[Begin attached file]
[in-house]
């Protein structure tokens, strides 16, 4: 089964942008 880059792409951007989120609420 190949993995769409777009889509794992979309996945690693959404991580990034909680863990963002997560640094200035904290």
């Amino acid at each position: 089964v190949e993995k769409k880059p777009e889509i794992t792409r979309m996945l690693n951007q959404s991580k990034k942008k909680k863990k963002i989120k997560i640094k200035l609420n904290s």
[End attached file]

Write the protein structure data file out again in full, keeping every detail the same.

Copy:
[in-house]
């Protein structure tokens, strides 16, 4: 089964942008 880059792409951007989120609420 190949993995769409777009889509794992979309996945690693959404991580990034909680863990963002997560640094200035904290």
């Amino acid at each position: 089964v190949e993995k769409k880059p777009e889509i794992t792409r979309m996945l690693n951007q959404s991580k990034k942008k909680k863990k963002i989120k997560i640094k200035l609420n904290s």